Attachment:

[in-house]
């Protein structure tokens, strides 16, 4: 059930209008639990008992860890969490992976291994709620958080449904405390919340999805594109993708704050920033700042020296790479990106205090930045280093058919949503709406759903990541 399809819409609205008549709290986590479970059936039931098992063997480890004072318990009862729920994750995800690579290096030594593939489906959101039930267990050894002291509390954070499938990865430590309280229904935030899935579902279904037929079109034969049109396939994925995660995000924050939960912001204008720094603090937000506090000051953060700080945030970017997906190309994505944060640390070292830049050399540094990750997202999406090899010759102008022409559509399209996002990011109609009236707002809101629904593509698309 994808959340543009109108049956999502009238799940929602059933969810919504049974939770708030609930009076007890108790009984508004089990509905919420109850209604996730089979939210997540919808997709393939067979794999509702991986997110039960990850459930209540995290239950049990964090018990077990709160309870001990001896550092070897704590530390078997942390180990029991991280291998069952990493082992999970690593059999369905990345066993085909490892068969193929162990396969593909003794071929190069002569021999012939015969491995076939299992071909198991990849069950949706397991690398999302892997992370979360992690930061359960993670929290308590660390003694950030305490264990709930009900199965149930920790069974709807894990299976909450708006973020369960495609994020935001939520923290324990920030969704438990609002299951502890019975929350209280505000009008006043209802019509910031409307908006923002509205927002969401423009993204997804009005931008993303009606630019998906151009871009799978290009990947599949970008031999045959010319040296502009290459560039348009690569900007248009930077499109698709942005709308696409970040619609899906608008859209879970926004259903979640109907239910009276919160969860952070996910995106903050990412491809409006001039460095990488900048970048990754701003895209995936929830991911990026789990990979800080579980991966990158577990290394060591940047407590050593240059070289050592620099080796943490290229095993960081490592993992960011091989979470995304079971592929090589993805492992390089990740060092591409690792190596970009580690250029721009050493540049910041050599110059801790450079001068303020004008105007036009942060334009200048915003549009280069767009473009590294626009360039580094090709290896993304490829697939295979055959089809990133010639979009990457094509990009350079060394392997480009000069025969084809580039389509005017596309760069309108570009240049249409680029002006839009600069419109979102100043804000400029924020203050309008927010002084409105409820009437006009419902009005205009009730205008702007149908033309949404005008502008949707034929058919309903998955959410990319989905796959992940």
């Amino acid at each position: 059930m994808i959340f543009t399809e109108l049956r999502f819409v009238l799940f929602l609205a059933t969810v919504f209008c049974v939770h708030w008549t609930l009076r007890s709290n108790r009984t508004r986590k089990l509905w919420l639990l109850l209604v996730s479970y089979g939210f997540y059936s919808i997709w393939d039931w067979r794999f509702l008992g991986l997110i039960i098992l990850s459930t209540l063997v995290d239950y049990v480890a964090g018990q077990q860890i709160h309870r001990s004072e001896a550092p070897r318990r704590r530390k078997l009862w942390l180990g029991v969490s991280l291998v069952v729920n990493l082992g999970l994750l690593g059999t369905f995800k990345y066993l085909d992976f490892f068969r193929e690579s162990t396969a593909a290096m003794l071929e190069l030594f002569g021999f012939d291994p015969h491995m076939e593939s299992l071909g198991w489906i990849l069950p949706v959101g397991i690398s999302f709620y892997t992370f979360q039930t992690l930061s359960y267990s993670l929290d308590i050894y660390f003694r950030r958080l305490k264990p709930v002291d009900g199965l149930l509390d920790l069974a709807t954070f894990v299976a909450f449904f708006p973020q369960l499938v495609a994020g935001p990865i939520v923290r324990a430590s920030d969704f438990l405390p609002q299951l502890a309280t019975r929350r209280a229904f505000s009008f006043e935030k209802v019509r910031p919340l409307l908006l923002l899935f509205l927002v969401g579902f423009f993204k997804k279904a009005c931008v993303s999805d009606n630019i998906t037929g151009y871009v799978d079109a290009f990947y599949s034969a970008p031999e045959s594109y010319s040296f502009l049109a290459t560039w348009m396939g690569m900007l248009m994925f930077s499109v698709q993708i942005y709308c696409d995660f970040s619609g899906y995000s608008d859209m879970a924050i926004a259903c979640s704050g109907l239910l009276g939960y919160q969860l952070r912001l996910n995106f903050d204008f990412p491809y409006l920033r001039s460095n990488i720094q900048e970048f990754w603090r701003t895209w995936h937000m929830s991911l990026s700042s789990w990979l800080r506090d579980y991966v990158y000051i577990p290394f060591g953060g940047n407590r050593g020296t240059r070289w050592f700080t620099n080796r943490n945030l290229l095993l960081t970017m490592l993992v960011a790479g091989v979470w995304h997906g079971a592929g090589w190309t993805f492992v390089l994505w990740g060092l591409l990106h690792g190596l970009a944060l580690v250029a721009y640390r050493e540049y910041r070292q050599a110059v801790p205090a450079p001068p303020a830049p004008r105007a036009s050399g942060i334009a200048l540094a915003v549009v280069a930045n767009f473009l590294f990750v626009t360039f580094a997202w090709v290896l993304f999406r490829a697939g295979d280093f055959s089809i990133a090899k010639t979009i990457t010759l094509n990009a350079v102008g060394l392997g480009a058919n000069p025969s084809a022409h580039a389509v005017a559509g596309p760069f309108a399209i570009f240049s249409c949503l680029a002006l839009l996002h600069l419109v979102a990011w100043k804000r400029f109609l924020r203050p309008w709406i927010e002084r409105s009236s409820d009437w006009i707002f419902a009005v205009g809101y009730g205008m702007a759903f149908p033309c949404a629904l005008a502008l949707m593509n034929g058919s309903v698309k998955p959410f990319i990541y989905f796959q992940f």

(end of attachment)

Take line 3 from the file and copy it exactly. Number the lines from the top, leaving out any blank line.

């Amino acid at each position: 059930m994808i959340f543009t399809e109108l049956r999502f819409v009238l799940f929602l609205a059933t969810v919504f209008c049974v939770h708030w008549t609930l009076r007890s709290n108790r009984t508004r986590k089990l509905w919420l639990l109850l209604v996730s479970y089979g939210f997540y059936s919808i997709w393939d039931w067979r794999f509702l008992g991986l997110i039960i098992l990850s459930t209540l063997v995290d239950y049990v480890a964090g018990q077990q860890i709160h309870r001990s004072e001896a550092p070897r318990r704590r530390k078997l009862w942390l180990g029991v969490s991280l291998v069952v729920n990493l082992g999970l994750l690593g059999t369905f995800k990345y066993l085909d992976f490892f068969r193929e690579s162990t396969a593909a290096m003794l071929e190069l030594f002569g021999f012939d291994p015969h491995m076939e593939s299992l071909g198991w489906i990849l069950p949706v959101g397991i690398s999302f709620y892997t992370f979360q039930t992690l930061s359960y267990s993670l929290d308590i050894y660390f003694r950030r958080l305490k264990p709930v002291d009900g199965l149930l509390d920790l069974a709807t954070f894990v299976a909450f449904f708006p973020q369960l499938v495609a994020g935001p990865i939520v923290r324990a430590s920030d969704f438990l405390p609002q299951l502890a309280t019975r929350r209280a229904f505000s009008f006043e935030k209802v019509r910031p919340l409307l908006l923002l899935f509205l927002v969401g579902f423009f993204k997804k279904a009005c931008v993303s999805d009606n630019i998906t037929g151009y871009v799978d079109a290009f990947y599949s034969a970008p031999e045959s594109y010319s040296f502009l049109a290459t560039w348009m396939g690569m900007l248009m994925f930077s499109v698709q993708i942005y709308c696409d995660f970040s619609g899906y995000s608008d859209m879970a924050i926004a259903c979640s704050g109907l239910l009276g939960y919160q969860l952070r912001l996910n995106f903050d204008f990412p491809y409006l920033r001039s460095n990488i720094q900048e970048f990754w603090r701003t895209w995936h937000m929830s991911l990026s700042s789990w990979l800080r506090d579980y991966v990158y000051i577990p290394f060591g953060g940047n407590r050593g020296t240059r070289w050592f700080t620099n080796r943490n945030l290229l095993l960081t970017m490592l993992v960011a790479g091989v979470w995304h997906g079971a592929g090589w190309t993805f492992v390089l994505w990740g060092l591409l990106h690792g190596l970009a944060l580690v250029a721009y640390r050493e540049y910041r070292q050599a110059v801790p205090a450079p001068p303020a830049p004008r105007a036009s050399g942060i334009a200048l540094a915003v549009v280069a930045n767009f473009l590294f990750v626009t360039f580094a997202w090709v290896l993304f999406r490829a697939g295979d280093f055959s089809i990133a090899k010639t979009i990457t010759l094509n990009a350079v102008g060394l392997g480009a058919n000069p025969s084809a022409h580039a389509v005017a559509g596309p760069f309108a399209i570009f240049s249409c949503l680029a002006l839009l996002h600069l419109v979102a990011w100043k804000r400029f109609l924020r203050p309008w709406i927010e002084r409105s009236s409820d009437w006009i707002f419902a009005v205009g809101y009730g205008m702007a759903f149908p033309c949404a629904l005008a502008l949707m593509n034929g058919s309903v698309k998955p959410f990319i990541y989905f796959q992940f």